“Hay una tensión entre leer y la acción política”, escribe Ricardo Piglia. Interpretar el mundo puede llevar al deseo de transformarlo. En ocasiones, la letra, y la ortografía misma, son un gesto político que desafía un orden bárbaro: “Podríamos hablar de una lectura en situación de peligro. Son siempre situaciones de lectura extrema, fuera de lugar, en circunstancias de extravío, o donde acosa la amenaza de una destrucción. La lectura se opone a una vida hostil”, argumenta Piglia en El último lector. 

El Che Guevara pasó su última noche en una escuela rural. Ya herido, contempló una frase en la pizarra y dijo a la maestra: “Le falta el acento”. La frase era “Yo sé leer”. Ya derrrotado, el guerrillero volvía a otra forma de corregir la realidad. 

Hace años, maestros acorralados por el Gobierno decidieron tomar las armas en Guerrero. Lucio Cabañas decidió salvar a uno de los suyos para que volviera a la enseñanza, instrumento de lucha en un país sin ley. 

43 futuros maestros han desaparecido. La dimensión del drama se cifra en una frase que se opone a la impunidad, el oprobio y la injusticia: “Yo sé leer”. El México de las armas teme a quienes enseñan a leer. 

A ese país le falta el acento. Llegará el momento de ponérselo.

- Juan Villoro. Lee el resto aquí.
Acabe de ver este post de blog que escribió Aurelio Meza sobre el proyecto de Erre y David Taylor:


Buenísimo el análisis de los argentinos estos...
(Gaspar Enriquez, Shine on Mijita, Shine on, 1994, Airbrushed acrylic on paper, Pintado con aerógrafo, acrílico sobre papel. Collection of the Artist)

Siempre es grato ver que a pesar de todo, la vida sigue. Las personas salen a caminar en el centro. Dos hombres juegan dominó en una cafeteria. Los jóvenes se juntan frente a una peluquería a platicar. Un hombre nos ayudó a localizar las cruces de las muertes de Lomas de Poleo.

La palabra del día

pazguato, ta.

1. adj. Simple, que se pasma y admira de lo que ve u oye. U. t. c. s.

Note to self: Need to read Cheap Signaling by Daniel Tiffany

and the responses!
To put it bluntly, bilingualism is often seen as “good” when it’s rich English speakers adding a language as a hobby or another international language, but “bad” when it involves poor, minority, or indigenous groups adding English to their first language, even when the same two languages are involved.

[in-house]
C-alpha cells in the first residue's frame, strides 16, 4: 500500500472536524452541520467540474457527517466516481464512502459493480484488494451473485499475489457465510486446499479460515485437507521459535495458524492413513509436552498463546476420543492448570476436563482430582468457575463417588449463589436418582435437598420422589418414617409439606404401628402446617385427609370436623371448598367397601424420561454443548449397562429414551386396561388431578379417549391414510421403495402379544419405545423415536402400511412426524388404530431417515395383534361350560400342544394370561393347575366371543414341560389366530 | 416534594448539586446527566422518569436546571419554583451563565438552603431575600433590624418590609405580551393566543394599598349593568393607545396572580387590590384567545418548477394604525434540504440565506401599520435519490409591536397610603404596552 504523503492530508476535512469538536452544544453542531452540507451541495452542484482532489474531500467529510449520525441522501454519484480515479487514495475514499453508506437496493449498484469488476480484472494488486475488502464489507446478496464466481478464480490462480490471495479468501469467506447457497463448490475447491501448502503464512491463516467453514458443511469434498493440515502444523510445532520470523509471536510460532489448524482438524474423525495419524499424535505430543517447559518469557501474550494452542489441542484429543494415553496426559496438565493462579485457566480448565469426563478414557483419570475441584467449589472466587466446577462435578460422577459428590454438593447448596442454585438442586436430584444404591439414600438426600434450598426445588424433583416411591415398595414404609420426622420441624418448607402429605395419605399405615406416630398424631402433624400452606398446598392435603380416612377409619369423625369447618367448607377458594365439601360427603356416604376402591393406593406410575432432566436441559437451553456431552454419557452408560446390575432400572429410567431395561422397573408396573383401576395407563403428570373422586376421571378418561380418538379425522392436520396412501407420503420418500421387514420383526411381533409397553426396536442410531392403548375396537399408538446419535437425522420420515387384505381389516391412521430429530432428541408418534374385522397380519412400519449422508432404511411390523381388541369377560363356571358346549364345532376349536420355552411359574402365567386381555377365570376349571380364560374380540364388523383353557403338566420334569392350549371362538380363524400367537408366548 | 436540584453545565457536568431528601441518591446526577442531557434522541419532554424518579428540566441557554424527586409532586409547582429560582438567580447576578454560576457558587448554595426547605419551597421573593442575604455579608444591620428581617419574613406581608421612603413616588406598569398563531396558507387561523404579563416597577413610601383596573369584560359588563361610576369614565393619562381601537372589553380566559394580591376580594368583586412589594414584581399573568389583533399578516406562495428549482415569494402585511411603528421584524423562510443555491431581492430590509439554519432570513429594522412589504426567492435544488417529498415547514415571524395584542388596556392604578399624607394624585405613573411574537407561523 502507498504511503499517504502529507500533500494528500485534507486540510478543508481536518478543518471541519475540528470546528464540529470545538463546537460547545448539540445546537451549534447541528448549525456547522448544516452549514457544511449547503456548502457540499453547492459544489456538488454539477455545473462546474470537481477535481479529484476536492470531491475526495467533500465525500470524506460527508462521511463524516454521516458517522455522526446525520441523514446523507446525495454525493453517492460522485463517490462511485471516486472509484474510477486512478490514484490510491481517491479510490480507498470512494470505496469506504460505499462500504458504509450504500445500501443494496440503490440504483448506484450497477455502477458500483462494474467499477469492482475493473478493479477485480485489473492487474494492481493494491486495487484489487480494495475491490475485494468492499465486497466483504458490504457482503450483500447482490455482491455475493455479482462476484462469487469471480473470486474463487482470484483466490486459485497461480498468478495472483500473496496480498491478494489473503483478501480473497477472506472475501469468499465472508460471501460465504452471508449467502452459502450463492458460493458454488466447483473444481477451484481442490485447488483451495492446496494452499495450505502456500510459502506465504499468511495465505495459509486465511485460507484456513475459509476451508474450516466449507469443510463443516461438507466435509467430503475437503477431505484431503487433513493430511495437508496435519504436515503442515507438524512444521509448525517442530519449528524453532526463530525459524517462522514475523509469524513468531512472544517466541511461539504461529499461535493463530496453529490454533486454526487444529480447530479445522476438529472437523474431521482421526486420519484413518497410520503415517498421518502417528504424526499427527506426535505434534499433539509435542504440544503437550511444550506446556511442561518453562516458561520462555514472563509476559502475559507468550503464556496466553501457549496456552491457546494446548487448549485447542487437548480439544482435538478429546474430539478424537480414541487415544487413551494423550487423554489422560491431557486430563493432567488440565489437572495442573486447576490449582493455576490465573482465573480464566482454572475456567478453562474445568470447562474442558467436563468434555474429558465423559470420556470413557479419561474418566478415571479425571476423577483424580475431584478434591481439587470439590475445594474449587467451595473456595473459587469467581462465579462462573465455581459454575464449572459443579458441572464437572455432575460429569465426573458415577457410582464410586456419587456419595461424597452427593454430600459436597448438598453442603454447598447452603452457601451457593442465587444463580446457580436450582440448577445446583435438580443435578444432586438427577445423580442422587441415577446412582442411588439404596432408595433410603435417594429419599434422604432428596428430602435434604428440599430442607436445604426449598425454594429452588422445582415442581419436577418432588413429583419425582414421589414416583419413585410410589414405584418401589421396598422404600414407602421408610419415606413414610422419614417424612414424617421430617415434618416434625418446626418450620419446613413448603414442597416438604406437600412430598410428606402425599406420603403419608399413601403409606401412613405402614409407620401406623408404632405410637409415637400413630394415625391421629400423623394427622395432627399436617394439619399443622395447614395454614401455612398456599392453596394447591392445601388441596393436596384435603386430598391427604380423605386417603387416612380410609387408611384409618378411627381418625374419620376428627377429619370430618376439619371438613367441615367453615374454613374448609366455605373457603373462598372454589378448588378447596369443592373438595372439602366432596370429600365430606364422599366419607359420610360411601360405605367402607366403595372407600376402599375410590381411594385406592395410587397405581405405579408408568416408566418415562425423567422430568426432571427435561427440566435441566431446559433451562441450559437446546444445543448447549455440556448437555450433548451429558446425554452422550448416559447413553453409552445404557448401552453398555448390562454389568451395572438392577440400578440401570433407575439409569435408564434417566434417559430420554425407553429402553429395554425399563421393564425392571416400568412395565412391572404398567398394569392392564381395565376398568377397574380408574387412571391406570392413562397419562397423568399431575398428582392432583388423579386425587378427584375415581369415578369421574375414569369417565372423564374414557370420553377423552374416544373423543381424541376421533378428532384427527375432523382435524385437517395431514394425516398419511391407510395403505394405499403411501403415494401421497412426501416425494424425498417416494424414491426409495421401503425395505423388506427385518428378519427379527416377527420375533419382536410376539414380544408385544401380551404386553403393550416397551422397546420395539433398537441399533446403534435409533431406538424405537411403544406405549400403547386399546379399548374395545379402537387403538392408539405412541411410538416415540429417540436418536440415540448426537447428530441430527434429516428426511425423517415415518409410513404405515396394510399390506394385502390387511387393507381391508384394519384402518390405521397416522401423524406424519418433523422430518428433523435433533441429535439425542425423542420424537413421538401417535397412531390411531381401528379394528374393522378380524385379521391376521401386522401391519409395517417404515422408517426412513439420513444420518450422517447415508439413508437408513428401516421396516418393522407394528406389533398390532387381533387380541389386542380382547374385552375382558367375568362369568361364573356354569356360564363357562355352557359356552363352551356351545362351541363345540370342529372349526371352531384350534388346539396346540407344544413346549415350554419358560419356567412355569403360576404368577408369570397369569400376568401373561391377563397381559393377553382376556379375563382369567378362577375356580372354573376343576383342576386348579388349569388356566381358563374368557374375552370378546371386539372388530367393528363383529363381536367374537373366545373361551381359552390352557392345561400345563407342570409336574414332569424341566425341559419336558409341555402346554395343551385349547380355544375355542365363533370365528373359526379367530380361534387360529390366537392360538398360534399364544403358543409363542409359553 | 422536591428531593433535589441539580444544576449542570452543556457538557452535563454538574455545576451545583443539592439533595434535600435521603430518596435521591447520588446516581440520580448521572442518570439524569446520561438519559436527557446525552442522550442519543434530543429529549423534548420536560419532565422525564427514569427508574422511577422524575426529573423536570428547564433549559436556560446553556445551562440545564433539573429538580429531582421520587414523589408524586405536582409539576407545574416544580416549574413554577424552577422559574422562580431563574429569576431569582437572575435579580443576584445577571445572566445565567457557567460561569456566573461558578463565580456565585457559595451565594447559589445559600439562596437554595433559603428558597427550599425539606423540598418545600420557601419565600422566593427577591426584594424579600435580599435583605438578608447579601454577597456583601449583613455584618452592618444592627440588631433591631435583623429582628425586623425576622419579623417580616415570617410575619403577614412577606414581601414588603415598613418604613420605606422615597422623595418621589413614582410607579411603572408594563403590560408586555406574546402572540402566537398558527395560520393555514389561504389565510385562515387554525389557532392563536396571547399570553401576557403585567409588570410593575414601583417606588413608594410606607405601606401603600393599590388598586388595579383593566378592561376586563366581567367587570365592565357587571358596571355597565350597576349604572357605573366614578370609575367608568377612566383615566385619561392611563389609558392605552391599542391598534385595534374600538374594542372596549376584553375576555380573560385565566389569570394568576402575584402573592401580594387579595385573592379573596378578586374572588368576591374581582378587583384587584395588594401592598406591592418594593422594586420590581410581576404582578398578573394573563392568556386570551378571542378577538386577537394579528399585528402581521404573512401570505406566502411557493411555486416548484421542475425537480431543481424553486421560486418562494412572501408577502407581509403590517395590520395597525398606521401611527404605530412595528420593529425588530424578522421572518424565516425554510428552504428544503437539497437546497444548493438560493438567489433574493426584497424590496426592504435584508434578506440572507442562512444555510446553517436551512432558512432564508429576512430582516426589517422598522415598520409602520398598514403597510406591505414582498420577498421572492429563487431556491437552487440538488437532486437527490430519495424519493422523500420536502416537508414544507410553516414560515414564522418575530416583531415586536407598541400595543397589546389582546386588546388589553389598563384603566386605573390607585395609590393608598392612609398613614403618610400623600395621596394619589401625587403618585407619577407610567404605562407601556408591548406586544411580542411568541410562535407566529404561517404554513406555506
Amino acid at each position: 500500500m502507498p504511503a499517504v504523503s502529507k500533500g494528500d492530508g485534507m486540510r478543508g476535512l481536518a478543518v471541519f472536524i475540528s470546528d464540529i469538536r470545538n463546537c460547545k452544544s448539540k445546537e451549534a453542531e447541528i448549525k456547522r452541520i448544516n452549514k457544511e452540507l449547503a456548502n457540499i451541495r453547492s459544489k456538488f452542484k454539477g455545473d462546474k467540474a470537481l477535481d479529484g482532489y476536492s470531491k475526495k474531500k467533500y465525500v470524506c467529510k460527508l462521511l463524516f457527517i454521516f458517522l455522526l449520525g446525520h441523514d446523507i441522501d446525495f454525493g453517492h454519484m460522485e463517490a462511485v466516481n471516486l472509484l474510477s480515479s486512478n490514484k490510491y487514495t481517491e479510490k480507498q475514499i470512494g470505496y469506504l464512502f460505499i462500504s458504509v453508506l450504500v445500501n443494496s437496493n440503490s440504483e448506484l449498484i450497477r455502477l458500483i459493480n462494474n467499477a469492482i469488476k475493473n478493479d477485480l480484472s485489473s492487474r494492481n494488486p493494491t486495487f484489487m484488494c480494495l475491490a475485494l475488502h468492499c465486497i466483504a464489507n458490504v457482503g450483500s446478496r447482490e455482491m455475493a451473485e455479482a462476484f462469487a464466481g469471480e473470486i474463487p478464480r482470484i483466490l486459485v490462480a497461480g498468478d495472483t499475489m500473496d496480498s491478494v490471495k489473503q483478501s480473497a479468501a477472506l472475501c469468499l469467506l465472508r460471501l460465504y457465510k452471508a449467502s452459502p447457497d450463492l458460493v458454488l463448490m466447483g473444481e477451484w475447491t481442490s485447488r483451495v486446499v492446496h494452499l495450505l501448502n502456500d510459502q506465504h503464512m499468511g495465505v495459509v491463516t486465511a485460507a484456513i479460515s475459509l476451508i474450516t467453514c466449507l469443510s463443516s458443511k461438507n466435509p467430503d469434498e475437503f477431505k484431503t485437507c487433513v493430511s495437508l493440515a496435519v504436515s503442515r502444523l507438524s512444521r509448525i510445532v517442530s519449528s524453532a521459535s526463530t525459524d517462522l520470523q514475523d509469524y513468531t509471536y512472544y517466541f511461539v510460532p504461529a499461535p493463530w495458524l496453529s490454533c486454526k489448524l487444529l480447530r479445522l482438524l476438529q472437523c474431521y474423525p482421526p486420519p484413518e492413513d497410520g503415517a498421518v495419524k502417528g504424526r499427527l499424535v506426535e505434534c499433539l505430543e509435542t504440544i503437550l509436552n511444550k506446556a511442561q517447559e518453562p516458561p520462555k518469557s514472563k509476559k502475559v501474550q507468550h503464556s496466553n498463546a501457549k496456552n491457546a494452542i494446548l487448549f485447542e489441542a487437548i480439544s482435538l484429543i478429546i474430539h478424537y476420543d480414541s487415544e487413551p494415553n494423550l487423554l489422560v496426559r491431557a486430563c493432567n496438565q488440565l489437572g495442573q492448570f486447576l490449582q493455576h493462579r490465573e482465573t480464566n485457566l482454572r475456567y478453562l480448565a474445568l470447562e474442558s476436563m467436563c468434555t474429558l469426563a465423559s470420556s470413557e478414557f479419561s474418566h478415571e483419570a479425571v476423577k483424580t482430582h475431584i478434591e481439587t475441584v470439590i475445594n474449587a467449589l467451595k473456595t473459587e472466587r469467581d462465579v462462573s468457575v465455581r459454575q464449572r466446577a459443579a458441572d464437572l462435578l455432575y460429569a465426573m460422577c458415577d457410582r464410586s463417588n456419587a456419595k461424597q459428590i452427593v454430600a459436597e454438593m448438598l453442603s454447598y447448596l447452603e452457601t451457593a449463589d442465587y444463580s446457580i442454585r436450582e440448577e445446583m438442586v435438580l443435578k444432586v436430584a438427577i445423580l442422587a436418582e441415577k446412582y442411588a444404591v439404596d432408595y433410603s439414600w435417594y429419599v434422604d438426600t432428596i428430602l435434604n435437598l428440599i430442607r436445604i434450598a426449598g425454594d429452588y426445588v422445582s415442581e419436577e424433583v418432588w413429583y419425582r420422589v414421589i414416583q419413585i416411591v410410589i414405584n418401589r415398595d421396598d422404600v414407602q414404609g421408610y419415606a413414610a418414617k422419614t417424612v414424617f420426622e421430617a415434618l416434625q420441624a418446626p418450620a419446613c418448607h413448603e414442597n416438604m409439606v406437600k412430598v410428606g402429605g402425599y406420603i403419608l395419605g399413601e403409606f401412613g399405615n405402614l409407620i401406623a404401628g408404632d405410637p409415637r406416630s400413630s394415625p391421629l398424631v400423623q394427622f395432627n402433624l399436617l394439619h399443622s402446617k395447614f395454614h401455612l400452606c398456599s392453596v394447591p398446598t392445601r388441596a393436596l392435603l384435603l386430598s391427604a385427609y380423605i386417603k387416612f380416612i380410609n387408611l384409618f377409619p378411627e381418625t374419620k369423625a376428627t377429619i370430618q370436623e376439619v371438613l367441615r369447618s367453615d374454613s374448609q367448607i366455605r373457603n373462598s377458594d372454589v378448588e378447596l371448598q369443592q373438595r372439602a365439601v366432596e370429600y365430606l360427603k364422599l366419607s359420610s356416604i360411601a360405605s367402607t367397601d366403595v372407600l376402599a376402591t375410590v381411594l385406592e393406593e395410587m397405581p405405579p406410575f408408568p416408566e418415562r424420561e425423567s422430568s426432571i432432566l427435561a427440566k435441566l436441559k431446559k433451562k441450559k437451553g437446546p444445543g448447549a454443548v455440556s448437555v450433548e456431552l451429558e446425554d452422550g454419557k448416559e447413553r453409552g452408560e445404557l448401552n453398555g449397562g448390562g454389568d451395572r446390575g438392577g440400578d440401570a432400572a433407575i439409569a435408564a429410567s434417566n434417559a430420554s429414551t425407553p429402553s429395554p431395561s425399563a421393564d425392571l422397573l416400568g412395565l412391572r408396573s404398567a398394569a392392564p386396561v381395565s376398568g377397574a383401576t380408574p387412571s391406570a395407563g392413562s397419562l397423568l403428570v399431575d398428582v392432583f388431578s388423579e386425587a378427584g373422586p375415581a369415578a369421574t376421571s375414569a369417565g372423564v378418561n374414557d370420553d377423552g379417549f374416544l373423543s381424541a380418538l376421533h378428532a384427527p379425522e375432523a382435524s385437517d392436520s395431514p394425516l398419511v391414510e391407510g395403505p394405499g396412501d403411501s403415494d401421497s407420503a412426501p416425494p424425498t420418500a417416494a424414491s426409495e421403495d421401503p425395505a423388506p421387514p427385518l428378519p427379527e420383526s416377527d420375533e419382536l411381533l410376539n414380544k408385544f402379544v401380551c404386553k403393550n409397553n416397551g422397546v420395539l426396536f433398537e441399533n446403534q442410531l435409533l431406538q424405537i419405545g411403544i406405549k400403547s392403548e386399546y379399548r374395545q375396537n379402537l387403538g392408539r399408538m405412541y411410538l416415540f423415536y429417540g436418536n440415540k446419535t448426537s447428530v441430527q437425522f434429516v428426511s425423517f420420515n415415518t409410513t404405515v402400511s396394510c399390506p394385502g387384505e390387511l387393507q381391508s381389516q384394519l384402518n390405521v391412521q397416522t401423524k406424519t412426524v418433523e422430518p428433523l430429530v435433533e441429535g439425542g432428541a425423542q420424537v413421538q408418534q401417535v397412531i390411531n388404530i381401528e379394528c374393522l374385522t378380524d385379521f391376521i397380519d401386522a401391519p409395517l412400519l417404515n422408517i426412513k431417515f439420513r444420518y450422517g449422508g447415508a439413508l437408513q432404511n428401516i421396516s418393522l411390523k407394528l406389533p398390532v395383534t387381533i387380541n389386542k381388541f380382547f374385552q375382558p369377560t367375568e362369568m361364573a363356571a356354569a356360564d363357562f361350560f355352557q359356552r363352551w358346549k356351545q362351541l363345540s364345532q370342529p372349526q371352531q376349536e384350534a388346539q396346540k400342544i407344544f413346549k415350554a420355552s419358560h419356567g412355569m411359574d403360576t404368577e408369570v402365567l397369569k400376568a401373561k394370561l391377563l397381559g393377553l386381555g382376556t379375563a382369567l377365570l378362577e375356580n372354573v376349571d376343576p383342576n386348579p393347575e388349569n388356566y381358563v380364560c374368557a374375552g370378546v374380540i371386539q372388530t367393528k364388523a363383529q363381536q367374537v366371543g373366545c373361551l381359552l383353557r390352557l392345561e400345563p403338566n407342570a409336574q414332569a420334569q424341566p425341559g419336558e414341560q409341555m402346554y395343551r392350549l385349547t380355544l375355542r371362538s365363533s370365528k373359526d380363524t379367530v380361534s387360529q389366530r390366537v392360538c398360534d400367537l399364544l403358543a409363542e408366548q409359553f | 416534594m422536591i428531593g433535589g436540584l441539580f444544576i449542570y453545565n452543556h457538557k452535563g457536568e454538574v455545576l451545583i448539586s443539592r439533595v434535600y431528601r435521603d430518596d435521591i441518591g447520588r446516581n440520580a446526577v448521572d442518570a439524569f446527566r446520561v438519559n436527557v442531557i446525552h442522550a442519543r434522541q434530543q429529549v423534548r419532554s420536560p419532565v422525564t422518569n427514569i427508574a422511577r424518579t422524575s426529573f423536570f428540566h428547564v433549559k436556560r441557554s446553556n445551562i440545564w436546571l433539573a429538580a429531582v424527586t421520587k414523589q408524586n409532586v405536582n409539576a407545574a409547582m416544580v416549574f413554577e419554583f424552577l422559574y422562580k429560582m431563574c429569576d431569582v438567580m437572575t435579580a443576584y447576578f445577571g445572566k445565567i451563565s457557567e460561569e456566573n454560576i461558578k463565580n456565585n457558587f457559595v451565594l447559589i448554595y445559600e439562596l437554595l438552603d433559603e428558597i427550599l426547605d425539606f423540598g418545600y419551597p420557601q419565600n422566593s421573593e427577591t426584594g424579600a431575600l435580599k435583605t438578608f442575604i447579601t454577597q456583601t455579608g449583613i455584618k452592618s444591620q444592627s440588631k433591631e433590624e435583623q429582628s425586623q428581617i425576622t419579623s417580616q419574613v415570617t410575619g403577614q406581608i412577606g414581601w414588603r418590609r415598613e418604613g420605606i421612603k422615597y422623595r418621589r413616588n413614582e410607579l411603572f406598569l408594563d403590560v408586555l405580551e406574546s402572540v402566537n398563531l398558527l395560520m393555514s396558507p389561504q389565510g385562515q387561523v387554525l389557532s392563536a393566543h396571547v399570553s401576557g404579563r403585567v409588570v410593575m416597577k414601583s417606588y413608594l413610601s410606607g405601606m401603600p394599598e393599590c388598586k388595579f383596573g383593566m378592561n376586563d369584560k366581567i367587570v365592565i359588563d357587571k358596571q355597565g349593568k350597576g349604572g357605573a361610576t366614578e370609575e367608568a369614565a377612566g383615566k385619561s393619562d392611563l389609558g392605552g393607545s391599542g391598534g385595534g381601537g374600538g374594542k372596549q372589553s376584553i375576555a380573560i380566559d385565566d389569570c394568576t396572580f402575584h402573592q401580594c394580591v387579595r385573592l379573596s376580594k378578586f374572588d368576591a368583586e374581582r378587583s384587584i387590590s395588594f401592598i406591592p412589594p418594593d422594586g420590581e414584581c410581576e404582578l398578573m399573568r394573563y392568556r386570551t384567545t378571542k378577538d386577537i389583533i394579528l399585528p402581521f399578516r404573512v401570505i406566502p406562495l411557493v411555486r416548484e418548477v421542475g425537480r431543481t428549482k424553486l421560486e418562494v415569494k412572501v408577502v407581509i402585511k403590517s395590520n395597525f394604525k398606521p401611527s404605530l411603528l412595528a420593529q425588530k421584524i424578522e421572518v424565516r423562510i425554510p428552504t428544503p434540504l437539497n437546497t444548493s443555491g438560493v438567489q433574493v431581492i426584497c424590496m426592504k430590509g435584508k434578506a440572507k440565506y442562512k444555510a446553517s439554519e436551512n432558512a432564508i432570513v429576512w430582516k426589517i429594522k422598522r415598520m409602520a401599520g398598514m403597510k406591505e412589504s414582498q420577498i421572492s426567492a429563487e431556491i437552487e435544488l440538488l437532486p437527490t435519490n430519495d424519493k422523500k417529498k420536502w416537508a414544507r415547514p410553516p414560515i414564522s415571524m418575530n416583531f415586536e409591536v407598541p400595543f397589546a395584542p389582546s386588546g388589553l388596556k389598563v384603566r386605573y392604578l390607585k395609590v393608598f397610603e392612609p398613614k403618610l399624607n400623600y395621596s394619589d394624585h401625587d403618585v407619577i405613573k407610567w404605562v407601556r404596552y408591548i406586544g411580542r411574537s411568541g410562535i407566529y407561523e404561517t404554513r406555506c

- Read more by Valerie Strauss here
We look to the socialist cities of the past and those to come. We aim to reclaim the city as a space for struggle and solidarity in pursuit of needs and wants: public housing, parks, decent work, and plentiful leisure — with the possibility of an occasional escape. To realize the city’s emancipatory promise will require mass movements led by workers, challenges to property rights in its many forms, and feminist reimaginings of urban space and work.

The task of our generation of socialists is to make this alternative a reality — moving beyond the creative-class politics of Richard Florida into the renewed working-class politics of the future.

- Such refreshing analysis of urbanism at The Jacobin
In Mexico, 43 students appear to have been killed by police agents, affiliated with the state government and cartels (as if there was any difference between the two).

Reports in Mexico from human rights activists, like Father Alejandro Solalinde, indicate that police burned the 43 students, some while they were still alive.

And what does the New York Times have to say about the situation in Mexico and in Latin America more generally?

The editors write an piece today against the free election of Evo Morales in Bolivia and what they call a "new generation of caudillos who have staked out anti-American policies."

How could the NYT not be an agent of the US state when they defend governmental interests so doggedly? And when they ignore the fruits of the US drug war on the ground?

Qué vergüenza.